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Medicaid director Mike Randol speaks with providers at a town hall at Davenport Public Library for Iowa's Medicaid program, which is taking a hit after United pulled out, May 16 in Davenport.

DES MOINES — The two private health care companies that manage Iowa’s $5 billion Medicaid program are getting a funding boost. But don’t call it a raise, the state’s Medicaid director said Thursday.

Contracts signed this week by the state include an 8.6 percent increase in state and federal funding for Amerigroup Iowa and Iowa Total Care, the two insurers that provide health coverage for more than 600,000 disabled and low-income Iowans on the Medicaid program.

That 8.6 percent totals to a $386 million overall increase from state fiscal 2019, including $115 million from the state. Iowa’s share is increasing 6.5 percent from the previous year.

Iowa’s Medicaid Director Mike Randol told reporters the funding increase is not a raise for the managed-care organizations, but rather a boost to help the companies manage increased medical costs and new programs and requirements.

“The MCOs are not getting raises,” Randol said in the state health care department’s offices in Des Moines on Thursday. “These rates are based on actuarial soundness and services that our members actually had during that base period.

“So it’s not an increase for the MCOs. The majority of that funding will go out to the providers who are providing the services and delivering those services to our members.”

The capitation rates — paid to the insurers on a per member per month basis — were negotiated behind closed doors by company officials and the Iowa Department of Human Services.

Last year, the state agreed an 8.4 percent increase in federal and state funding for state fiscal year 2019 to Amerigroup and UnitedHealthcare, which amounted to $344.2 million. That includes a $102.9 million increase in state funding.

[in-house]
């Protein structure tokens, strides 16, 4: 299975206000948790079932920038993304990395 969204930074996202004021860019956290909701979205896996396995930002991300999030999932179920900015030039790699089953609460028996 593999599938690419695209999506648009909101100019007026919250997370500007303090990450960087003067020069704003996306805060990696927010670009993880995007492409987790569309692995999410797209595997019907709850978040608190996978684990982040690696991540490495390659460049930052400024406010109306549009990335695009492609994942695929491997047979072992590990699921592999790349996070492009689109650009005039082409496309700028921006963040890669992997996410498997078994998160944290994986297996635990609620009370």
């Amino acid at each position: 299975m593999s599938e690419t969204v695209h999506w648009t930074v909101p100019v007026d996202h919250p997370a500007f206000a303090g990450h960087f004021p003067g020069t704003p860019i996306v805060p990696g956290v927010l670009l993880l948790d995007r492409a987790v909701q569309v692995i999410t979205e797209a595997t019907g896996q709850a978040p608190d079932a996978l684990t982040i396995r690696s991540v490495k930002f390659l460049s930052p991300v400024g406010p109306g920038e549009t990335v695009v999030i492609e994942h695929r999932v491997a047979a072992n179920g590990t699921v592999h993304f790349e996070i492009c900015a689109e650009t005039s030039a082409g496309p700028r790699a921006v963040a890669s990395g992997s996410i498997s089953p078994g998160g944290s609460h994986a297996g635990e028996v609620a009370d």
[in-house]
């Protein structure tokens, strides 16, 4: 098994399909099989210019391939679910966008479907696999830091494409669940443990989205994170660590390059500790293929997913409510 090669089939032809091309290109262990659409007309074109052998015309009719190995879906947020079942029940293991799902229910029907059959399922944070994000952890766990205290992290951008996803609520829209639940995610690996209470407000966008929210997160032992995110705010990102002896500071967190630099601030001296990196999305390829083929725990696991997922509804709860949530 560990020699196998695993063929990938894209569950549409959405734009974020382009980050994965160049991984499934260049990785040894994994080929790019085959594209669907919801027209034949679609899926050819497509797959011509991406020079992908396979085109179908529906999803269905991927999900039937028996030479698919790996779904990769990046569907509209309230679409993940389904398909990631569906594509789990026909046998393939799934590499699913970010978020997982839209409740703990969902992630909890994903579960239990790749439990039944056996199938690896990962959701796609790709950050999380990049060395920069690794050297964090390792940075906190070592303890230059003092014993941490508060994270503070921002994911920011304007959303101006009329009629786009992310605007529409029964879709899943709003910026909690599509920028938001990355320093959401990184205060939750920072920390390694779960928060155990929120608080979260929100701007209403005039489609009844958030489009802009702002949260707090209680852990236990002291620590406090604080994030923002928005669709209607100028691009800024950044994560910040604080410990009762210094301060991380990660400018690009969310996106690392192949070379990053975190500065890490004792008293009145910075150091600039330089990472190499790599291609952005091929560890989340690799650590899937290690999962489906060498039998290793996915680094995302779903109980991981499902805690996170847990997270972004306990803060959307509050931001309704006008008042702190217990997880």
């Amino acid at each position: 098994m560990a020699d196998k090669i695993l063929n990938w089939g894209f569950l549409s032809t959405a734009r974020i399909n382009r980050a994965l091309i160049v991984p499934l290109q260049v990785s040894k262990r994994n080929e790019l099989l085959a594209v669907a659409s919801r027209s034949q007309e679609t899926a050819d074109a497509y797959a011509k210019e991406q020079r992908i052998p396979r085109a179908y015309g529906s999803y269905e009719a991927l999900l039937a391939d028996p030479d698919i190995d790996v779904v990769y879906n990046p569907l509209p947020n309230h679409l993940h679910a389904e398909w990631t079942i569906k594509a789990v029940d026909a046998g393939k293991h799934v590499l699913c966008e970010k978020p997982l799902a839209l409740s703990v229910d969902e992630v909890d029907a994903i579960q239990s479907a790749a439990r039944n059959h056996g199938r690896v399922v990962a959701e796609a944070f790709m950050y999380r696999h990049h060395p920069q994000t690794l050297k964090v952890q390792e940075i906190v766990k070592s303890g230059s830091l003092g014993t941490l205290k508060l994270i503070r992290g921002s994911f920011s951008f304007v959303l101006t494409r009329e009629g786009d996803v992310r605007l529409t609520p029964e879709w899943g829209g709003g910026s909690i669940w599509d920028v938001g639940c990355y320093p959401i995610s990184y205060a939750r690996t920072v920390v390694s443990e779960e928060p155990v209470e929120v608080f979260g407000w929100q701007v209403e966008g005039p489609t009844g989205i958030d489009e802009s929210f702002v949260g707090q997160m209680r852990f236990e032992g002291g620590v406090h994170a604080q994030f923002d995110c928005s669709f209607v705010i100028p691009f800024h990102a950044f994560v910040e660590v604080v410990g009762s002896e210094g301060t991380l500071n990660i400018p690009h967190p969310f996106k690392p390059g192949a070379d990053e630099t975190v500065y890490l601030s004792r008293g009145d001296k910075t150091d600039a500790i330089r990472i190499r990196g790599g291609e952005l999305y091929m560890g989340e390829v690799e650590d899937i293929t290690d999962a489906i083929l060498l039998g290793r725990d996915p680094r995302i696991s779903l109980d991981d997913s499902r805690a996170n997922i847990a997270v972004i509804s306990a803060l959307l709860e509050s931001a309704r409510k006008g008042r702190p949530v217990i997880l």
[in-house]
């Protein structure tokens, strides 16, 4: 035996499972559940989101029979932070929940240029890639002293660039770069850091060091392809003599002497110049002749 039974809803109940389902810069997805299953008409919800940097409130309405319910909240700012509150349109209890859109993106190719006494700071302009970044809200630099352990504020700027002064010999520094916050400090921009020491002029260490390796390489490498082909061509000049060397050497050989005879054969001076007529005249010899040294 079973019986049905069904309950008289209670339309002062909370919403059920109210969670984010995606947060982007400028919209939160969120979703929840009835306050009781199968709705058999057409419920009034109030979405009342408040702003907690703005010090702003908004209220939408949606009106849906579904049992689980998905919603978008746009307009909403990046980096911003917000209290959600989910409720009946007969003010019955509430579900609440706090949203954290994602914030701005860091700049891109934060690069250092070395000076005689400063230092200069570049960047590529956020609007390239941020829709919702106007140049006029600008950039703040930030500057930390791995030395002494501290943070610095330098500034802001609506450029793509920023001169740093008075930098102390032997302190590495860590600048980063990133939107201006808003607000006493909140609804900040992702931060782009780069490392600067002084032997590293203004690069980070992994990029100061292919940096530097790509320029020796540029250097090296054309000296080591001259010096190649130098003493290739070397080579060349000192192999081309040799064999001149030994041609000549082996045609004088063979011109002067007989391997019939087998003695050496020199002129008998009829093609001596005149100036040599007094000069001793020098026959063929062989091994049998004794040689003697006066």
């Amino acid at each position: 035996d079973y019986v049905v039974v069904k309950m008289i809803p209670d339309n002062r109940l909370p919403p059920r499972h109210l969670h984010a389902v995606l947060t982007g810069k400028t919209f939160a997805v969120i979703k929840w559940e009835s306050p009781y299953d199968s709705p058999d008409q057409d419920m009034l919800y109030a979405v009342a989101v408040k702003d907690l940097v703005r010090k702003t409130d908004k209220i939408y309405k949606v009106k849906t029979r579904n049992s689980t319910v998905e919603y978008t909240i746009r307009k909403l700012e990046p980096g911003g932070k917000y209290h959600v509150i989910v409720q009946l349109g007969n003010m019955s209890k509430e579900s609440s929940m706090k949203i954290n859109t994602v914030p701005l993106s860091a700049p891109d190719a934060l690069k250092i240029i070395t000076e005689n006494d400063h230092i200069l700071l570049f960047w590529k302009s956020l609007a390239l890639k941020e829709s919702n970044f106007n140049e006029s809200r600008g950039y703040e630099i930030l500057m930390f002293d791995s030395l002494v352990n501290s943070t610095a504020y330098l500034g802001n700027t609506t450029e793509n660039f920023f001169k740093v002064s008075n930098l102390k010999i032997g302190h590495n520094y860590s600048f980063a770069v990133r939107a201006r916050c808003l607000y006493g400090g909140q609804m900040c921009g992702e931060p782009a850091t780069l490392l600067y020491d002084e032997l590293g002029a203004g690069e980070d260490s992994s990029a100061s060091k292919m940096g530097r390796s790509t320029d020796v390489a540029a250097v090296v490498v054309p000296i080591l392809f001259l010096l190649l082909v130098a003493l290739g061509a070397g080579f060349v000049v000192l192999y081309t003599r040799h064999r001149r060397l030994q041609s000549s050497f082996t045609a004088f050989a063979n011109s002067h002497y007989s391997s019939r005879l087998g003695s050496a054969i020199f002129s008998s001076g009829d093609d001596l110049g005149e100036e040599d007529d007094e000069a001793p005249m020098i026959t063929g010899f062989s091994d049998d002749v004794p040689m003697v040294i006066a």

SAVING MONEY

Randol said despite consecutive years of funding boosts, he is confident the state is saving money by contracting with private insurance companies to oversee Medicaid. The state managed the program until former Gov. Terry Branstad altered the structure in 2016, switching the program to managed care.

“I understand that without the managed care delivering those services to our members and actually managing that care, that those costs would be much higher,” Randol said.

Under the previous state-run program, Medicaid costs was growing annually at a rate of 5 percent. According to the state, federal and state dollars spent on the old Medicaid system nearly doubled between 2005 and 2015, from $2.5 billion to $4.9 billion.

Randol previously said a public meeting he estimated Medicaid privatization saved the state $140.9 million for fiscal year 2018, a figure former State Auditor Mary Mosiman supported in an audit of the Medicaid program released in late 2018.

But despite the consecutive years of increased payments to the managed-care organizations, UnitedHealthcare officials criticized the state for underfunding the Medicaid program, stating it had lost millions of dollars in three years.

The company announced in April it would exit the program at the end of June, forcing Medicaid members and health care providers into another transition.

UnitedHealthcare is the second managed-care organization to depart since the program privatized in 2016, following AmeriHealth Caritas, which exited in November 2017.

Critics of Iowa Medicaid say the departure of two insurers and other upheavals since the program privatized has been contentious for patients and providers.

“That’s really hard when it keeps changing, especially for the families of chronically and seriously ill people,” said Peggy Huppert, executive director of the National Alliance on Mental Illness of Iowa.

Iowa Total Care, the newest managed-care organization, joined the program on July 1.

Randol said he is confident Amerigroup Iowa and Iowa Total Care will remain long-term partners with the state.

“I realize there’s been disruption, two MCOs leaving. It’s not ideal,” Randol said. “But I think we’ve successfully gone through that, and we will work with members and providers to ensure that we can develop some stability within the program.”

The Iowa Primary Care Association, which represents the state’s 13 community health centers and one migrant health program, applaud state officials for “working to meaningfully improve” the Medicaid funding level.

“This action, coupled with last year’s rate increase, demonstrates that the Reynolds administration understands the value of this vital program and the need to ensure that it has the resources necessary to meet Iowa’s needs,” according to a statement from the association.

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